So it is week three and after a false alarm with some misinformation on the Patty and Bun website about their Goodge restaurant opening we defaulted to Byron, a chain which has been growing steadily in popularity for the past few years with many new stores opening but one which I always eluded to visiting. Riding on the wave of bad press after the chain was accused of selling out workers in their restaurants with the home office in tow who may not have had the correct documentation to work there, I expected an empty restaurant.
It was busy however for a Monday and we squeezed into a table after waiting for a short while, the interior was lovely, spacious inside and set in an old renovated building just off Oxford Street with high ceilings. The open kitchen is a nice touch as it is always nice to see where your food is cooked and who is doing the flipping.
The menu had a fair selection but tally-ho, in we went with our typical order for trusty cheeseburgers cooked the house standard of medium (note we could have had the burgers rare in Byron unlike last week), the price totalling at £11.20 was on the expensive side. The staff member who served us appeared to be in charge from his demeanour but from the get-go there was a nonchalant dismissive attitude which was evident. Even after finding out about what we were doing with Two men, Ten burgers he was just the same… cold, sharp and to the point with mandatory politeness lacking any hint of sincerity. He informed us that the meat was from “a Scottish supplier” but could not elaborate on that unlike previous places where they informed us of specific farms in the counties where the meat was obtained from.
Waiting a short while we noticed standing pools of water in the condiments tray but at least there was a hot sauce on the table, more than I can say for 90% of other burger chains I have ever visited. The jug of water came with ice, lemon and chilled glasses so bonus for that.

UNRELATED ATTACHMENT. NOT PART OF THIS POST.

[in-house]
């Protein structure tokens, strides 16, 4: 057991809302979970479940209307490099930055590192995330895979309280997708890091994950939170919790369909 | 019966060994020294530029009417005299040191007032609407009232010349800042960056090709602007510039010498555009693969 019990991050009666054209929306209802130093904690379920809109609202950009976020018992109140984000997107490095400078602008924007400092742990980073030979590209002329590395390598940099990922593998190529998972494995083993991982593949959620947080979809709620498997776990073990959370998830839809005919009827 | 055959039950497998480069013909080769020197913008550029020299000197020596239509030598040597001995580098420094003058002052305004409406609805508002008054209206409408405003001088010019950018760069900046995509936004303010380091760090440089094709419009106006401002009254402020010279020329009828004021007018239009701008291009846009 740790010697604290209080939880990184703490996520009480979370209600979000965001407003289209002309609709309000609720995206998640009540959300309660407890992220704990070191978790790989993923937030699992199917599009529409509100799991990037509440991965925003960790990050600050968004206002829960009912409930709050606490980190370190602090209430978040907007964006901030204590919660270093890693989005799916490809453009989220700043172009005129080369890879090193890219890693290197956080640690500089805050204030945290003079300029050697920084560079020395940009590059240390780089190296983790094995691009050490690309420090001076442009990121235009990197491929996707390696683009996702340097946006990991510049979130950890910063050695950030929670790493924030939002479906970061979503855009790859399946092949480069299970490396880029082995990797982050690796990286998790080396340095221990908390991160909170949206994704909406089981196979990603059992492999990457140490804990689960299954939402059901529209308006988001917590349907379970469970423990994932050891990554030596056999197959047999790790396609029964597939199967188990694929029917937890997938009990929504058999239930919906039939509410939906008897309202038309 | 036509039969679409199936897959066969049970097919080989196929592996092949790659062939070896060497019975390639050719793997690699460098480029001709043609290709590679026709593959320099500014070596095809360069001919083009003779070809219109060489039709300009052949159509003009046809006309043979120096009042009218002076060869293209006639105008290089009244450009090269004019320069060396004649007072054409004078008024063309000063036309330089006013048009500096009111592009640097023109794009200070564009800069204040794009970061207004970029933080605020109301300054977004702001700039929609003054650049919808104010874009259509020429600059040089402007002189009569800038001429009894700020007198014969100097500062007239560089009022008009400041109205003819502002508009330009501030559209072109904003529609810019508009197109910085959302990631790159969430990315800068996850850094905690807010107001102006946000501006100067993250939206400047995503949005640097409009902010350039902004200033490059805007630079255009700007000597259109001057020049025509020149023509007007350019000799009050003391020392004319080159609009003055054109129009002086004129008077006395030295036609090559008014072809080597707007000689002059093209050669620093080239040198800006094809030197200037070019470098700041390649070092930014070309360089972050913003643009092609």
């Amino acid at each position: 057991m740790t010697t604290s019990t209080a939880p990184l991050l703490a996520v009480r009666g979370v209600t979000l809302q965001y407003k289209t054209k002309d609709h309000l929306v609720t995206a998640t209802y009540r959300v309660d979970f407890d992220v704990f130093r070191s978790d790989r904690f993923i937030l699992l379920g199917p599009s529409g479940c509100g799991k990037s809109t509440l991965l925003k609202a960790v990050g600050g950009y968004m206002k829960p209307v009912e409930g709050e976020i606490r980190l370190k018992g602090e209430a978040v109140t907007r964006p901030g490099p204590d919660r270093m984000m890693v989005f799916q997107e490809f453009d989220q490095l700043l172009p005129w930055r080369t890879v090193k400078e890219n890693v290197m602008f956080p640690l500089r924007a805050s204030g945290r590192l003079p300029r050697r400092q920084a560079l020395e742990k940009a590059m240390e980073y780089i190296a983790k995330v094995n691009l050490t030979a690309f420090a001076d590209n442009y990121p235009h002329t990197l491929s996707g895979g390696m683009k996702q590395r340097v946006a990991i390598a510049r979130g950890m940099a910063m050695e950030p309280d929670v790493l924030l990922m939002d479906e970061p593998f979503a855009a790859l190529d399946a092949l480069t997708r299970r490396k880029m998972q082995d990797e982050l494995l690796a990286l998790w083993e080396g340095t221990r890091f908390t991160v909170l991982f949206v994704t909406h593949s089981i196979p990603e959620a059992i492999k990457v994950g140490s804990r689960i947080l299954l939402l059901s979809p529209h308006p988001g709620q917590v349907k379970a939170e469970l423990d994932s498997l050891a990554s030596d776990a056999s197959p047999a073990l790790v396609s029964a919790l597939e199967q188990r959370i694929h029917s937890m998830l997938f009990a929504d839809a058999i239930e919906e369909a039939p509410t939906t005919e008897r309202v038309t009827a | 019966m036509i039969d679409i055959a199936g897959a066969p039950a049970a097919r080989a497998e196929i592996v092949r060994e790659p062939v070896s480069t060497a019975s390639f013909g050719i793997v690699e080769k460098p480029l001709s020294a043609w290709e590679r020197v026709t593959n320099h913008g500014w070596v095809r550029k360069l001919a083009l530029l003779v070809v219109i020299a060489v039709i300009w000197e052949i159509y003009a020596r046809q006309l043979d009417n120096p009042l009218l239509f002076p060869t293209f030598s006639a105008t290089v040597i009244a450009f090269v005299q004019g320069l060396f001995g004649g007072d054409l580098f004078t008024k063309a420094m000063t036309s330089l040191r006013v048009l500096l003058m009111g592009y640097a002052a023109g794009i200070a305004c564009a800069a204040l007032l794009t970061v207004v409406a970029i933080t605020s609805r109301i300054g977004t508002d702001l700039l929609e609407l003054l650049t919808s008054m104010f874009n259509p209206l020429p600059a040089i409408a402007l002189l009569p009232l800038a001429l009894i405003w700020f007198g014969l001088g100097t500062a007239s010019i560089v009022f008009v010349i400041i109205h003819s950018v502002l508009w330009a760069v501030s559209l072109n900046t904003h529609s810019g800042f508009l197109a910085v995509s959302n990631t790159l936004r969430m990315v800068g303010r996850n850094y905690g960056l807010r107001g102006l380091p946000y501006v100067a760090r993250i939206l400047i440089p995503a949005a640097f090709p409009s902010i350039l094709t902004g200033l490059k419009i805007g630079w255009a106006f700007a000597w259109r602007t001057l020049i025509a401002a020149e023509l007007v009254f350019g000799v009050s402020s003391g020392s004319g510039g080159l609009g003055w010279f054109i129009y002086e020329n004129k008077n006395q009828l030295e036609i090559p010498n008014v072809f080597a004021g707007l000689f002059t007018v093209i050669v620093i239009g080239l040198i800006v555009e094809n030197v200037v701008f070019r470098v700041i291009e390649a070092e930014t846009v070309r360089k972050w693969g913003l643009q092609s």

First came the burgers, followed by the fries. A brioche bun again, shiny and fresh, the burger was an adequate size and as I tucked into the fries they tasted great, could be slightly more cooked but wonderful flavour. Each was served lined with a paper inlay in a similar style as other chains but without the branding that one would expect to see. As for the burger taste test, the patty was a great consistency, certainly the softest patty thus far, perhaps lacking some flavour all in all, the burger I would describe as nice, not great, not poor just nice, a plentiful helping of cheese inside coupled with a gherkin outside the burger initially, sliced tomato and a few scraps of red onion completed the burger. The salad complimented the burger nicely although the saving grace for me half way through was the addition of the chilli sauce which served to enhance the all round flavour. For the money it was overpriced as I was not particularly full afterwards and on the whole there is no real draw to go back there which would define Byron as any better than current competitors. This particular branch looked nice inside but we are talking about the food primarily here and how we would recommend the chain in its entirety, another encounter on the way out with the dismissive staff member capped an unmemorable visit to one of London’s big hitters, the end of week 3 and Honest is still punching above it’s weight… just.
Next week will feature a visit to one of the most hyped restaurants: Patty & Bun, the new store open on Goodge Street. High hopes and high expectations for this one.